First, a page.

Sweepstakes Scams Pressure You to Act in a Hurry. Sweepstakes scammers want you to act quickly, to ensure that they receive their money before their check bounces, or you read an article like this one, and realize that you are being defrauded. If you feel like you are being pressured to make a decision before you have the time to ensure that the win is legitimate, you should be very suspicious. In some cases, a sponsor might need a quick answer (for example, if they are giving away tickets for a concert that weekend), but you should always have at least a few hours to investigate the notification. If there is no good reason for a rush to accept a prize, then it's probably a sweepstakes scam.
Sweepstakes Scams Require Bank or Credit Card Info to Receive Your Prize. Legitimate sweepstakes do not send wins by direct deposit, nor do they need to withdraw money from your bank or verify information using your credit card number. The only sensitive information that a legitimate sweepstakes sponsor needs to process your win is a social security number. Asking for a bank account or credit card number is a huge red flag that you are dealing with a sweepstakes scam, and you should never hand over this information.
The "Win" is From a Lottery. It is impossible to win a lottery without buying a ticket, and even in that case, you'd have to find the winning numbers in a newspaper, the internet, or on TV and compare them to your ticket; the lottery does not contact you to tell you that you won. If your win notification says you've won a lottery, you can be quite sure that it's really a sweepstakes scam.
Win notices from foreign lotteries are even more suspicious. Not only do foreign lotteries have the same restriction as domestic lotteries, but it is also illegal to sell tickets for foreign lotteries across international borders. Therefore, unless you were actually in a foreign country and bought a lottery ticket, foreign lottery notifications are surely sweepstakes scams.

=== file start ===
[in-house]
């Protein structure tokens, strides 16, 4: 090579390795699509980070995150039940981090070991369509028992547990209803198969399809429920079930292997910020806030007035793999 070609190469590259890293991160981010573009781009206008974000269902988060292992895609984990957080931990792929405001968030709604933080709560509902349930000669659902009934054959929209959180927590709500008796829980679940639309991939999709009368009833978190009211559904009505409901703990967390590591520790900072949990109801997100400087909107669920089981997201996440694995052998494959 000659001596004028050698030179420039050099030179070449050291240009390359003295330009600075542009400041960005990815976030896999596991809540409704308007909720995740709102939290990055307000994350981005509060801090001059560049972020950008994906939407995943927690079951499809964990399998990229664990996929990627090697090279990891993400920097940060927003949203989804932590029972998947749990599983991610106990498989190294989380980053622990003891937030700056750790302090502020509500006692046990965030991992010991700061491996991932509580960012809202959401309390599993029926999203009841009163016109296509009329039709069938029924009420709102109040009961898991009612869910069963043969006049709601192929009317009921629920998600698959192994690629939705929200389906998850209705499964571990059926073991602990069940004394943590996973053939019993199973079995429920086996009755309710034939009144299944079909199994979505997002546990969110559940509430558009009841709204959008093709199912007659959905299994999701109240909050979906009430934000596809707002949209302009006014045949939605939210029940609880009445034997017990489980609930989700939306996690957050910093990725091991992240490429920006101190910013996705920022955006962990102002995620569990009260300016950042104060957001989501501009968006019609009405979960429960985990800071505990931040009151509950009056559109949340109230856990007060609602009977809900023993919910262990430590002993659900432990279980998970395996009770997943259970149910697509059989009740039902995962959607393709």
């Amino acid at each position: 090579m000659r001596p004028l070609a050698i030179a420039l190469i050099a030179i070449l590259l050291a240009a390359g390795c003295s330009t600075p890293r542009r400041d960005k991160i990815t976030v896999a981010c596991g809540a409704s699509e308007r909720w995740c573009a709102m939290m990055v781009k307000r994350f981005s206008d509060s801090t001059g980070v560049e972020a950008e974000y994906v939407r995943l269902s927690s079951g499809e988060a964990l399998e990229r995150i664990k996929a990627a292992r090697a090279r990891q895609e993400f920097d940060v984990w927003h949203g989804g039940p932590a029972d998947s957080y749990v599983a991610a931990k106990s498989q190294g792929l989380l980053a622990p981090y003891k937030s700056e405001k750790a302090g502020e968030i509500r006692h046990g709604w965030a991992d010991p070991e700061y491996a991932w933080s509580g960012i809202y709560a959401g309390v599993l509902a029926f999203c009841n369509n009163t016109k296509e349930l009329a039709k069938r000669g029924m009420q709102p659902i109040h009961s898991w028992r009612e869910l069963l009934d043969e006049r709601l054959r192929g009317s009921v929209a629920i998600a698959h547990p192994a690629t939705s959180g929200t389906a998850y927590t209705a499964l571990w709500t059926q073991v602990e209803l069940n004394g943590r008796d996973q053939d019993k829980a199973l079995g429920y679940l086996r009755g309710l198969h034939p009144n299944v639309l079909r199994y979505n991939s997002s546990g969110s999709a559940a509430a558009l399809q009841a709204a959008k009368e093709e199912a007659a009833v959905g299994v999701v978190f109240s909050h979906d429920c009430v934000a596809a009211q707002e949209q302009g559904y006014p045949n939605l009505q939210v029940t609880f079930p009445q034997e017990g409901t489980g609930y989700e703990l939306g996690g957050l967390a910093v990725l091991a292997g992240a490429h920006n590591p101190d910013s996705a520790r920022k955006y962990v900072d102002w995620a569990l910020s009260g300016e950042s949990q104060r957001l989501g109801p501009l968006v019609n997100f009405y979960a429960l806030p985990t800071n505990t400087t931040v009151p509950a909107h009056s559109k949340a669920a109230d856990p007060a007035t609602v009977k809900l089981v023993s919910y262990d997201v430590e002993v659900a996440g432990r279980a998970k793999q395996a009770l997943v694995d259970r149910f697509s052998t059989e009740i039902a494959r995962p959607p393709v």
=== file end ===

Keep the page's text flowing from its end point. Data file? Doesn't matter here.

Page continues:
Sweepstakes Scams Often Don't Use Your Name.Especially in the case of email win notifications, many sweepstakes scams send thousands upon thousands of fake emails to every address they can get their hands on - often without knowing the name of the people they're contacting. If your win notice has a generic salutation like "Dear Sir" it's a good indication that it's a sweepstakes scam.
Sweepstakes Scams Can Pose As Government Organizations. To appear more legitimate, some sweepstakes scams pretend to come from government organizations such as the Federal Trade Commission (FTC) or the "National Sweepstakes Board" (which doesn't actually exist). Real sweepstakes sponsors, however, send their win notifications directly to the winners. Government organizations are not involved in awarding sweepstakes prizes.
Sweepstakes Scam Notifications Are Usually Sent Via Bulk Mail. When a legitimate sweepstakes sponsor sends out win notifications, they want to ensure that the information arrives at the winners' doors in a reasonable amount of time. To make sure this happens, they use first class postage or services such as FedEx or UPS to deliver notifications.
Sweepstakes scam artists, on the other hand, want to target the most people for the least cost in order to keep their profits high. They send scam letters out by bulk mail to take advantage of the postage savings. For this reason, you should never trust a win notification that arrives by bulk mail.
Sweepstakes Scams Contain Many Typos. It's possible that any company could make a mistake when typing out a win notification. However, glaring errors in spelling, grammar, and punctuation should set off red flags in your mind. Many sweepstakes scams originate outside of the United States and Canada and are created by people with poor command of the language. Be very cautious of any win notices that have a lot of errors.